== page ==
I also challenge you to find a picture that shows Jack White knitting, now wouldn’t that be the coolest ;-)

  22. I have yarn. Shedloads of yarn {well, not quite literally shedloads, perhaps 10 dog kennels’ worth of yarn. Anyway. I digress}. I also have patterns. Lots and lots of ‘em. I even have a little time to knit at the moment. I am a lucky duck, I know.
    My problem is this: I can match the patterns and yarn together pretty well but then they never seem quite THE perfect match for one another. Too much yarn left over, perhaps. Or the yarn is too sproingy for the pattern or something. Or not quite the perfect shade of grey. I’m beginning to wonder if I’m just making excuses not to knit. What can I dooooo, Problem Ladies?

  23. Yarn Ladies
    I love knitting. I try to knit some every day, but in truth, I have a more-than-full-time job, two very young boys, and more laundry than I could ever get done (see also: two young boys). I never know what to say when people ask me to make them something. I don’t churn out hats the way I did B.C. (before children), my friends are making babies left and right (all boys! sweet little girl patterns be damned!), and sometimes I want to make something for myself.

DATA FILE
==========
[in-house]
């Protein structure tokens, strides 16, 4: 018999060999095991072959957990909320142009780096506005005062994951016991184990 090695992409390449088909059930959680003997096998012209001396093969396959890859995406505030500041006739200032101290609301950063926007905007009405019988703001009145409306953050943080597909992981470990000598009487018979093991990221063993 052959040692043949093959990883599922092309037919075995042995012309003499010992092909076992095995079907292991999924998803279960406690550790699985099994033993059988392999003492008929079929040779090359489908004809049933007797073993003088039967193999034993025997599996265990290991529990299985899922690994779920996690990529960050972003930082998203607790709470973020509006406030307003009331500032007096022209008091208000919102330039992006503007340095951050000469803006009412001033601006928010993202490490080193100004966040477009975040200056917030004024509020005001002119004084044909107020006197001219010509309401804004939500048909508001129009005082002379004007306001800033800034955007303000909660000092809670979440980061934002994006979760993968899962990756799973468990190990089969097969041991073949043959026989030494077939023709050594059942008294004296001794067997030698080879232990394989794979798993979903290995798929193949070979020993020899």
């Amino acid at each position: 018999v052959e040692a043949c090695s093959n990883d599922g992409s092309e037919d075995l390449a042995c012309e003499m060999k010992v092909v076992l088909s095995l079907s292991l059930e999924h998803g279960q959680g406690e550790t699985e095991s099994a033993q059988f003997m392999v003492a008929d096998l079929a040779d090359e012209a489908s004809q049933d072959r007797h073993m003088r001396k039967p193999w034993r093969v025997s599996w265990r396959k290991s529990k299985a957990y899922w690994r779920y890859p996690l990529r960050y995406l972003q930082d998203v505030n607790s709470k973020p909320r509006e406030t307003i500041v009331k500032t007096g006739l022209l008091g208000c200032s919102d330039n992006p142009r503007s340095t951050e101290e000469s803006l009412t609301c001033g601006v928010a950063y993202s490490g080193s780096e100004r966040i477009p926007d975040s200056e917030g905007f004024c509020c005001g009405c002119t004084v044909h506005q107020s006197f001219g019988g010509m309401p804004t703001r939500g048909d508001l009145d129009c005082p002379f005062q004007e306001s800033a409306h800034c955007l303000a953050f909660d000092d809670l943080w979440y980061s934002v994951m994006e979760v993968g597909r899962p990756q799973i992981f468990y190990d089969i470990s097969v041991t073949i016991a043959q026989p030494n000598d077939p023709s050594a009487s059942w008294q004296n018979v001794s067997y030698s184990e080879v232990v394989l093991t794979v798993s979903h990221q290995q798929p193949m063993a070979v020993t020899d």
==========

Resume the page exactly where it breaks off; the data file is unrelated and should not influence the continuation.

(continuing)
I think when people ask me to make things, it’s because they don’t know how long it really takes to go from yarn to garment. I don’t want to educate them, but I do need an emphatic but polite way to say no.
    What do you say when someone suggests that you could just whip them up a honey cowl, while you’re at it.
    Stephanie
    PS. If I had all the time in the world to knit, the answer would likely be yes to all requests.

  24. Yarn Ladies
    I love knitting. I try to knit some every day, but in truth, I have a more-than-full-time job, two very young boys, and more laundry than I could ever get done (see also: two young boys). I never know what to say when people ask me to make them something. I don’t churn out hats the way I did B.C. (before children), my friends are making babies left and right (all boys! sweet little girl patterns be damned!), and sometimes I want to make something for myself.
    I think when people ask me to make things, it’s because they don’t know how long it really takes to go from yarn to garment. I don’t want to educate them, but I do need an emphatic but polite way to say no.